Making Sure You’re Ready for Federal Trademark Registration (And You Probably Already Are).

USPTOWe frequently hear from new breweries that would like to register their brewery name but aren’t sure if they’re “allowed” to register it. For them, it’s less a question of whether their mark is confusingly similar to another mark. It’s more of, do I meet the standards for a federal trademark in the first place?

It’s important to know that no matter how much beer you’re brewing and selling right now, even none, there’s a way to get the ball rolling on a federal registration to protect your brewery or beer name. The United States Patent and Trademark Office will look at filings under section 1(a), where marks are already in use, and under section 1(b), where marks aren’t in use just yet. Section 1(b) is often referred to as the intent to use section.

Even if you file under section 1(b), though, you eventually do have to put your mark into use. But, the good news is, the USPTO gives you up to 30 months to start that use. Breweries often take advantage of this provision when they’re in the planning stages, whether for their brewery or an important upcoming beer. The USPTO just requires that you prove you’re actually using the mark within that timeframe, then you get rights all the way back to the date you initially filed (assuming, of course, your selected mark doesn’t face other potential problems during the registration process).

In other words, if someone else first starts to use a mark that’s the same or confusingly similar to yours after you’ve started your filing process, once you perfect your registration, you’d have superior rights. Of course, one of the other big benefits to filing a section 1(b) is that you’re effectively saying, hey, I’m planning to use this mark, and then others steer clear of future problems by picking a different brewery or beer name in the first place.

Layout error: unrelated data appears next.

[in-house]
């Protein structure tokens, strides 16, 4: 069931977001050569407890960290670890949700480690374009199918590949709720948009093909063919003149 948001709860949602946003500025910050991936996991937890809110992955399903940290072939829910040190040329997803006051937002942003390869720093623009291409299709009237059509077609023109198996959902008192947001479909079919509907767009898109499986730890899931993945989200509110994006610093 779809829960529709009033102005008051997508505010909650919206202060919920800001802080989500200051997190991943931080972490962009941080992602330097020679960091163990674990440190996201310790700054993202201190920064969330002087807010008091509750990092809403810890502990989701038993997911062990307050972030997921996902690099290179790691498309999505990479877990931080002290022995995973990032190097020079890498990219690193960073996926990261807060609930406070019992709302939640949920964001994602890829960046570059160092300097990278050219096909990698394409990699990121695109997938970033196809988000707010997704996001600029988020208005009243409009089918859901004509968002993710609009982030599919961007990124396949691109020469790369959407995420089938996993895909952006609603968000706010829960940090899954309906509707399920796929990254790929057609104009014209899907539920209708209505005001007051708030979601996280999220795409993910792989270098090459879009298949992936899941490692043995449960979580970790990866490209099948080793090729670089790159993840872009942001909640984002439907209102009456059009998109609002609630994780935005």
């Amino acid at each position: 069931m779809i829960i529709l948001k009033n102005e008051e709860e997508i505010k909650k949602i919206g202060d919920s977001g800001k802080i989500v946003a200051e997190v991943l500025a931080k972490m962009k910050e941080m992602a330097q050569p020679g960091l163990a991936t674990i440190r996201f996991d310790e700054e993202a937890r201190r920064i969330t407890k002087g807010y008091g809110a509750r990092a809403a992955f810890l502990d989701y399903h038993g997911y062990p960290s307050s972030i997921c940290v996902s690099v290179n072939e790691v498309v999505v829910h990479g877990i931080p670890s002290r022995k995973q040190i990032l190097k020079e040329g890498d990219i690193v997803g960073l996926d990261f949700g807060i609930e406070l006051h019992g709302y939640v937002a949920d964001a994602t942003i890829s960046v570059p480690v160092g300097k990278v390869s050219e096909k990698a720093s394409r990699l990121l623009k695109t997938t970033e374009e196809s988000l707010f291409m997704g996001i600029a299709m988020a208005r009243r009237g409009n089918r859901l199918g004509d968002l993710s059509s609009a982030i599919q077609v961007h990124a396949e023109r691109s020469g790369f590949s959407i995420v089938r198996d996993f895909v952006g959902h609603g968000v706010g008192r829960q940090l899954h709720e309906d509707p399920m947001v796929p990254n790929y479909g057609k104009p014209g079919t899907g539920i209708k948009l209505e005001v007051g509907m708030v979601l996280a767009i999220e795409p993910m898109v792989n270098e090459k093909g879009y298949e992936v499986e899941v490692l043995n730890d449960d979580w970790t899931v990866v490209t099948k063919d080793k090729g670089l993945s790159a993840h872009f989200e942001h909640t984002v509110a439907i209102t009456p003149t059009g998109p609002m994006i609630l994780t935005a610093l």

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Don’t Wait Too Long To Protect Your Brewery Brand

Before you even get to the USPTO – there are a number of things you can do to preserve your brand.



Many brewers think that their brand is an afterthought. Others believe it is the end-all-be-all to their success. Well, there is no doubt that a brewer’s brand is incredibly valuable. The logo, design, and copy on the packaging all require attention – early on.


So I am often asked by brewers to tell them when they need to go about protecting their name and logo. The answer: yesterday. The craft brewing industry has become swollen. There is a massive group of potential branding competitors and you do not want your brand to become confused with another. Therefore, you need to be proactive and take some steps to ensure that your brand stays yours, and yours only.


Even before you get to brewing commercially, you should focus in on a theme that represents what you make as a brewer. The theme will help you easily craft a name and logo that fit your motif. Once you hammer it down and work with an artist to put your vision on display – it’s time to be proactive and protect it.


Before you speak to an attorney, you could do the following:


  • Search TESS, the federal trademark registry. Look for other “beer” related brands that might be confusingly similar to your own name.
  • Search COLAS public, the federal label registry. Look for other labels and brands that are on the market with a similar name – heck even a specific beer with your brewery’s name would be potentially a threat.
  • Check for available Domain Names. Go to your favorite online domain provider (GoDaddy, 1&1, etc) and search for your name and similar variations (i.e., if you pick Little Bear – look for Small Bear, Tiny Bear, etc)
  • Check for social media availability. Go to Facebook and Twitter and make sure someone else is not using your handle for a branding purpose.


Once you have satisfied yourself that you have a brand — call your counsel and file your trademark. Under federal trademark laws, you have the ability to file on the basis of “intent to use,” meaning that you are not required to prove to the US Patent & Trademark Office that you are currently using the mark in interstate commerce. Instead, you get some time to get the brewhouse in place, fire up the kettles and begin making beer.


A federal trademark registration is the best way to inform the general public that you intend to use this brand. You can file a mark for either your name alone, your logo alone, or a combination of the two – so there is little reason to delay.


Be proactive and protect your brand early on. It’s simple, efficient and effective. Then, get back to brewing.





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